Strong winds, thunderstorms and snow are expected in parts of the country as a series of cold fronts will make for a wild spring weekend.
MetService meteorologist April Clark said MetSerivce had issued a “myriad” of watches and alerts as the complex, active low-pressure system is expected to move east across New Zealand over the weekend.
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He said a cold western to southwestern flow would then follow on Monday, temperatures dropping drastically and potentially bringing in snow, which could become heavy in some areas of the south, as it flows over the country.
Police received a number of calls regarding the weather last night in the Wellington area.
* The risk of heavy snowfall during early spring storms hits the country with gusts of up to 150 km / hr
* Heavy snow, strong southern winds are expected when winter arrives
* Heavy rain and strong wind warning as the cold front moves north
A spokesman said police had been informed of fallen trees and trees slipped and trees had fallen on SH1 near Paekākāriki, but vehicles were still able to pass.
Another slip occurred at Glenmore St in Kelburn, which caused a power line to cut and blocked part of the road on Sunday morning.
A tree blocks Sar St and Hutt Rd near Wadestown. Contractors vacated them Sunday morning, a spokesman for the Wellington City Council said.
Several trees also fell on The Drive in Tawa, with about 100 households without electricity in Tawa. Wellington Electricity expects electricity to be restored by 12.45pm on Sunday.
And 122 households in Paremata and Camborne experienced power outages, expected to recover by 11:20 a.m.
Bad weather damaged the power lines on Mana View Rd and affected the roof at Camborne. People are advised to avoid Mana View Rd.
Hutt City Council also warned of minor slips, surface flooding and fallen trees on Wainuiomata Hill. Te Awa Kairangi (Hutt River) has also climbed and Block Rd has closed.
A car was found partially submerged in the Waipoua river in Masterton this morning, but the Police couldn’t get the car out until the river had receded. Police were not sure if there were any passengers in the car, but a Westpac helicopter had been stopped in the middle of the morning.
Wild weather is also expected to affect further north vigilance is being put on the Auckland Harbor Bridge in preparation for storm conditions.
New Zealand’s Waka Kotahi Transport Agency (NZTA) is preparing to close several lanes on the Auckland Harbor Bridge on Sunday morning ahead of forecast wind shifts that could see gusts of up to 90 km / hr.
Currently, winds are blowing northward at speeds of up to 70 km / h in Auckland but the bridge is relatively sheltered.
Auckland Transport’s North Coast bus service, which normally uses double-decker buses, has been diverted to standard buses for the weekend in cases of strong winds.
NZTA transport services general manager Brett Gliddon previously said Goods, motorcyclists and those driving vehicles with high sides should avoid the bridges.
Further south, those living on the east coast of the South Island wake up in relatively good spring water conditions.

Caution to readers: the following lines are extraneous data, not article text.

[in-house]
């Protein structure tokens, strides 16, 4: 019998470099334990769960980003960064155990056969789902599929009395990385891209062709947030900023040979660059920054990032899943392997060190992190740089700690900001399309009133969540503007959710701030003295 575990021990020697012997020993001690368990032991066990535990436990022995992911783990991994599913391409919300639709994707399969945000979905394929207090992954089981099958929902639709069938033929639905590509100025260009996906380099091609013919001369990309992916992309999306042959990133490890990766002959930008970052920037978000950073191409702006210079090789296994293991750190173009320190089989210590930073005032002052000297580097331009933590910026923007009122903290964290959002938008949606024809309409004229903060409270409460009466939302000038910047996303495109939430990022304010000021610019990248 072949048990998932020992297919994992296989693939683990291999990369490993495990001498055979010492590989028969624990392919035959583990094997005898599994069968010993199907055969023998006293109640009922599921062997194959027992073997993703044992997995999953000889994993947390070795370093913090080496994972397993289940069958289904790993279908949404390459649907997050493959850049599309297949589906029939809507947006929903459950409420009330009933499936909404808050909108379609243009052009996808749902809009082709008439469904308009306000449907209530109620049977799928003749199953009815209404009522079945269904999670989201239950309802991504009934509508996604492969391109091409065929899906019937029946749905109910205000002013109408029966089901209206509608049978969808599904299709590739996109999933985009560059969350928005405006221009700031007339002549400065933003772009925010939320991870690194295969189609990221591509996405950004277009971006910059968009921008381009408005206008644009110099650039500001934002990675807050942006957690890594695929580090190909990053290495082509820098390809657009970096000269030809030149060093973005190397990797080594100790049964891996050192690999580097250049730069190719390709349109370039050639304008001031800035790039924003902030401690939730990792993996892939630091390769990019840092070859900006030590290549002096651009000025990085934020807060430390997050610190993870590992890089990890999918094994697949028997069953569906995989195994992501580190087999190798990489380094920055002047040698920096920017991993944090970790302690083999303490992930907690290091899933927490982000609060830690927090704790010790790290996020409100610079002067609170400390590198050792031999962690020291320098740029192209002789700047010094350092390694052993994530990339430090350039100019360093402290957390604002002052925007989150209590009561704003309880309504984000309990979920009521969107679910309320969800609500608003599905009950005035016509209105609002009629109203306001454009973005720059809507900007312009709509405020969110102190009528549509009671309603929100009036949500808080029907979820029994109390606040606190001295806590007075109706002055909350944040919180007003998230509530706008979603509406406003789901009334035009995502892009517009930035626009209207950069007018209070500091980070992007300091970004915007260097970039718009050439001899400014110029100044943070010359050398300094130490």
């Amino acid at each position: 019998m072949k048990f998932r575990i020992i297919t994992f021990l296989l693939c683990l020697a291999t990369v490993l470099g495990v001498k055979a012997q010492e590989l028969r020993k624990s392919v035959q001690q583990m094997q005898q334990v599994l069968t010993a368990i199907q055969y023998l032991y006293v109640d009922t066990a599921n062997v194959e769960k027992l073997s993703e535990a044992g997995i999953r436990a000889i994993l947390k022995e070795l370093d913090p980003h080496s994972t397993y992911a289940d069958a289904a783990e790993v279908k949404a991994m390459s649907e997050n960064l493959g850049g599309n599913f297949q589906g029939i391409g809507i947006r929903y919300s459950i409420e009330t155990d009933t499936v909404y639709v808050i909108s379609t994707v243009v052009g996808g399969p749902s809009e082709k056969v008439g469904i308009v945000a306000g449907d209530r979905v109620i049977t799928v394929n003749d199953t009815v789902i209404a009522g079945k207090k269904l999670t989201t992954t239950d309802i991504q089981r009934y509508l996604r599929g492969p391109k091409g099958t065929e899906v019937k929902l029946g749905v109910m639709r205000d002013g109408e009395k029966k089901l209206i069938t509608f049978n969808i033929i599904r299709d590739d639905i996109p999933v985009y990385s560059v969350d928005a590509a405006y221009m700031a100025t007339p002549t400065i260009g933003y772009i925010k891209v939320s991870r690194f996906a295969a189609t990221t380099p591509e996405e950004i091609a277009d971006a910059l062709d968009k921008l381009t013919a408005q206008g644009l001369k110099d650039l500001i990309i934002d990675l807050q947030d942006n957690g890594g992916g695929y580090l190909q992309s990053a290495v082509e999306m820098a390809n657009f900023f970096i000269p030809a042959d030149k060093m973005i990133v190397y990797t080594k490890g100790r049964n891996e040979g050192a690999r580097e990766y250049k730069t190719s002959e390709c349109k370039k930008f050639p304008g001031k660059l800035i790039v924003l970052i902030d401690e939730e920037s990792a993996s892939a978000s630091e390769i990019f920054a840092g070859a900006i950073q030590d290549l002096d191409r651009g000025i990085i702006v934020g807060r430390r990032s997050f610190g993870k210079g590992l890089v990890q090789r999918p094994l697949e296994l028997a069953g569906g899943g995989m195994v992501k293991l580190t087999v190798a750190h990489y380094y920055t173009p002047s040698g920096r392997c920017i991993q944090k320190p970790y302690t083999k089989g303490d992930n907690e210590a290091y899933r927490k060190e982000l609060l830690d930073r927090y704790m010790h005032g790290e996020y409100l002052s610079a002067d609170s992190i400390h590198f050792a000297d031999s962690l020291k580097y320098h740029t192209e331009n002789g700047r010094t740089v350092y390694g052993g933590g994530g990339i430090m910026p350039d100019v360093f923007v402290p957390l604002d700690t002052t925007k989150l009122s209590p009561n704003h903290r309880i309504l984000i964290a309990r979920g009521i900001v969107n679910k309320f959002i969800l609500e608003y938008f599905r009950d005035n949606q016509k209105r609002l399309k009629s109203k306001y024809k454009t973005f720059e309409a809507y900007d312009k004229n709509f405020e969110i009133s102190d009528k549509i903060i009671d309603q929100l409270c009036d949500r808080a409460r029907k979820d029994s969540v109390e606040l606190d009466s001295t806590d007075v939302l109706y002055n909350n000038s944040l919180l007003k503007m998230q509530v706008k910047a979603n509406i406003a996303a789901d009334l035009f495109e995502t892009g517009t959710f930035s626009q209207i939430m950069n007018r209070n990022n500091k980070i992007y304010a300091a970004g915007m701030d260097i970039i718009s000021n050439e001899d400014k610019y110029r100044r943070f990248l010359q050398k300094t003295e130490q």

Christchurch had a temperature of 15.4 degrees Celsius at 7am and is expected to hit a high of 20C. Ashburton expects high temperatures of 20C, Timaru 21C, Dunedin 15C, Wānaka 14C and Queenstown 12C.
Clark said strong winds were expected across New Zealand, especially in open areas.
On Banks Peninsula, wind speeds of up to 105kmh were recorded as of Sunday morning, he said.
On the West Coast of the South Island, large parts of the area experience high rainfall, strong winds and thunderstorms.
With the potential for more debris on the road coupled with strong winds, extra care needs to be taken when traveling, says Clark.
Heavy rain alerts have been issued for the eastern Bay of Plenty until 4pm Sunday. Rain is estimated to be 90 millimeters.
Taumarunui and Tongariro National Parks expect 90mm to 12pm. The Tararua Mountain Range also predicts similar rainfall until 10 a.m. with possible thunderstorms.
In the south, around Westland and south of Otira are thought to receive up to about 150mm in range and 90mm near the coast with thunderstorms.
The upper reaches of Canterbury and south of Arthur’s Pass are expected to receive up to 130mm near the pass with a possible thunderstorm and 90mm within 15 km in the east by 11am.
A strong wind warning was in place for Marlborough with strong winds estimated northwest of 120kmh to 1pm Sunday.
Gisborne, Hawke’s Bay and north Hastings are expected to receive wind gusts north to northwest 120kmh to 2pm on Sunday.
Nelson is expect wind gusts of 120kmh to 5am on Monday.
In Wellington and Wairarapa, excluding Tararua District, the northwest gales are expected to be especially severe at times with gusts reaching 130kmh to 3pm Sunday.
Westland’s strong winds and gales from north to northwest are expected to reach 120kmh to 10:00 am on Sunday.
Canterbury High Country expects gusts of up to 130kmh by 11pm Sunday.
Heavy snow watches have also been issued for parts of the south.
Nelson to the west of Motueka, Buller and Westland to the north of Arthur’s Pass from 6pm Monday to 10am Tuesday it is expected to snow around 400 meters, with significant heavy snowfall above 500 meters.
Fiordland from 6pm Sunday to 2pm Tuesday, snow is expected to fall up to 300 meters on Sunday evening, and then close to sea level during Monday morning, continuing through Tuesday. Snow accumulation can reach the warning criteria above 300 meters.
Clutha, Central Otago south of Alexandra, and Southland, including Stewart Island, from 1 a.m. Monday to 10 p.m. Tuesday, snow is expected to fall as low as 300 meters on Sunday night, then approach sea level during Monday morning and continue through Tuesday. Snow accumulation can also reach warning criteria above 300 meters.
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